In addition to that, Mouro will also explore the ‘boundaries’ of financial services, so you can expect to see Mouro invest from time to time in areas such as proptech, mobility, logistics, edtech, etc.
How big is the current team in terms of investment members and other support? And how is this going to change going forward? i.e. further operational/portfolio support or new investment partner members etc.
The current investment team has six members, with the Finance, Legal/Compliance and Communications also internalised (so, extra three people). The team will indeed grow. Still early to say, but we would expect the investment team to add another 3-4 professionals with backgrounds aligned with our values (fintech expertise, entrepreneurial/operational expertise, exposure to specific networks we are interested in, esp. in Europe).
In addition to that, we will be building a ‘business development’ and operations support team to assist our companies with their growth needs and also with building mutually beneficial relationships with Santander and across the portfolio.
Aside from being broadly fintech/financial services focused, perhaps you can share a bit more on the Mouro thesis going forward.
As you say, we take a very broad view to the future of financial services, looking even beyond today’s industry boundaries. We ask ourselves fundamental questions and build strong theses around topics we are passionate about while keeping an open mind to new ideas that challenge our beliefs. In a way, we operate along three horizons that are complementary in addressing different angles of where we see the industry going:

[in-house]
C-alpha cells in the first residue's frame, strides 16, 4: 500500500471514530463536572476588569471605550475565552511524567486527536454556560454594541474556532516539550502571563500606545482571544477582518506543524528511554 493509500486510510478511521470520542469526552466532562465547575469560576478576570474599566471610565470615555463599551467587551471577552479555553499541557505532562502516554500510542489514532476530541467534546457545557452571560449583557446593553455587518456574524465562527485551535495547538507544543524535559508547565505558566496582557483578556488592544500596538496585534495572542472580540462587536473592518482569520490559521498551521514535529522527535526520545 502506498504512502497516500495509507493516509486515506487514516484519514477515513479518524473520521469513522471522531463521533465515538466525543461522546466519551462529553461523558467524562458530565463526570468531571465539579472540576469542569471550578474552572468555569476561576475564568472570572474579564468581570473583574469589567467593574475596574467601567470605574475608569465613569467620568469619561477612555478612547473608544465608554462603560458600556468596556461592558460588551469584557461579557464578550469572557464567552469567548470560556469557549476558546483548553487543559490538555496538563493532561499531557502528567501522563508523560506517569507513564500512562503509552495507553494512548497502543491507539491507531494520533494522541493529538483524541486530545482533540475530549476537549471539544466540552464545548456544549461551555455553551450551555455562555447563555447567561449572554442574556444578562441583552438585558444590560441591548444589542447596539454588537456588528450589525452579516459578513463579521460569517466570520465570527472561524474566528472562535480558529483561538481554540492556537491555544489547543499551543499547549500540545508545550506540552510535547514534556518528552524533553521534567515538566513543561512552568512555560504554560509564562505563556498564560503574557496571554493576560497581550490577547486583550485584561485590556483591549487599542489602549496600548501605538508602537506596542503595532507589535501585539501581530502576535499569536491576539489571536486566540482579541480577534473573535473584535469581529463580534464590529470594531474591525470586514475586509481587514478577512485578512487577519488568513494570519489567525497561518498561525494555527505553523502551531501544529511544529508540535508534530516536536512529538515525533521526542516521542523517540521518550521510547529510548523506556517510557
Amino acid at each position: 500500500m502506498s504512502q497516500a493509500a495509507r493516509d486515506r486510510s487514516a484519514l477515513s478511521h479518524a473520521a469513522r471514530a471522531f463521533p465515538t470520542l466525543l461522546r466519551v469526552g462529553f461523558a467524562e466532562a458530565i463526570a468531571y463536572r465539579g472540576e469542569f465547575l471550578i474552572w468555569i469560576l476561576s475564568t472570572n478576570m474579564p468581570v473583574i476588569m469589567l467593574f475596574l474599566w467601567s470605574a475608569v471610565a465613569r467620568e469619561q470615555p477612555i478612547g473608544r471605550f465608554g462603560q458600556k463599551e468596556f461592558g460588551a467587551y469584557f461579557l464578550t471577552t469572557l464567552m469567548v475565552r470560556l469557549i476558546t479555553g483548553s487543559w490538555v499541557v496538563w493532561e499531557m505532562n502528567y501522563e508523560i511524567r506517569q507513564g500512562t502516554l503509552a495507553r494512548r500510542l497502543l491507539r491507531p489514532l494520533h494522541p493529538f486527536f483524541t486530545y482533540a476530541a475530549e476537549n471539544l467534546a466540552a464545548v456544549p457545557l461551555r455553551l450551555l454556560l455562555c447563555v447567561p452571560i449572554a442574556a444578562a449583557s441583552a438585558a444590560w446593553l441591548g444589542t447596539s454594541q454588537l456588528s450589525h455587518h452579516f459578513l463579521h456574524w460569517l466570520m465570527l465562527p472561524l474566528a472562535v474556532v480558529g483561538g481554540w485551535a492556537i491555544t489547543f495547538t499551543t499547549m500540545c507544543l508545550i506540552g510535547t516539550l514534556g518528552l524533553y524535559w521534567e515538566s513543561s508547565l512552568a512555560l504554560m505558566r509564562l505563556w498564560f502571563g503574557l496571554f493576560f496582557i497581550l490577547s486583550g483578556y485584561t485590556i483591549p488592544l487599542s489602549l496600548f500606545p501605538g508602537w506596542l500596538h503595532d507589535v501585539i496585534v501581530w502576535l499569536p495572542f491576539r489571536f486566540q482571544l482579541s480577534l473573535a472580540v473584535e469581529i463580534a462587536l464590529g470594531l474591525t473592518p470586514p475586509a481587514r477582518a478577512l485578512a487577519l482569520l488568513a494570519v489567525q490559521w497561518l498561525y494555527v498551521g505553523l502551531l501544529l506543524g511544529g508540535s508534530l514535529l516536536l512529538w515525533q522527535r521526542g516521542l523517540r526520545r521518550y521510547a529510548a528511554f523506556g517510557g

- In the short term, we invest in technologies that allow incumbents to make the transition into digital throught better processes. Questions like: how can we bring automation and real-time applications into banking infrastructure? How can we build richer data ecosystems? What new client value propositions are emerging in developed and developing markets? How can banking services be delivered through APIs? How can finance be embedded in third-party journeys?
There are also companies that have superior capabilities (technology, data science, installed capacity) that, combined with banks or other startups, could build new businesses or re-engineer businesses from scratch. Questions like: how are novel technologies and new engineering paradigms (artificial intelligence, blockchain, quantum computing) changing how banks work? What emerging enterprise software utilities and platforms will be the gateway to tomorrow’s financial services? This is about building new businesses within the status quo of today’s industry by lining up the right resources and players.
More for the long term, we also look at how the industry is meant to evolve and reinvent itself, potentially by even transcending itself and crossing over with other industries to create new white-spaces. Questions like: how can industries be more integrated and converge into new white spaces fueled by finance? What is the role of money in a data-rich world?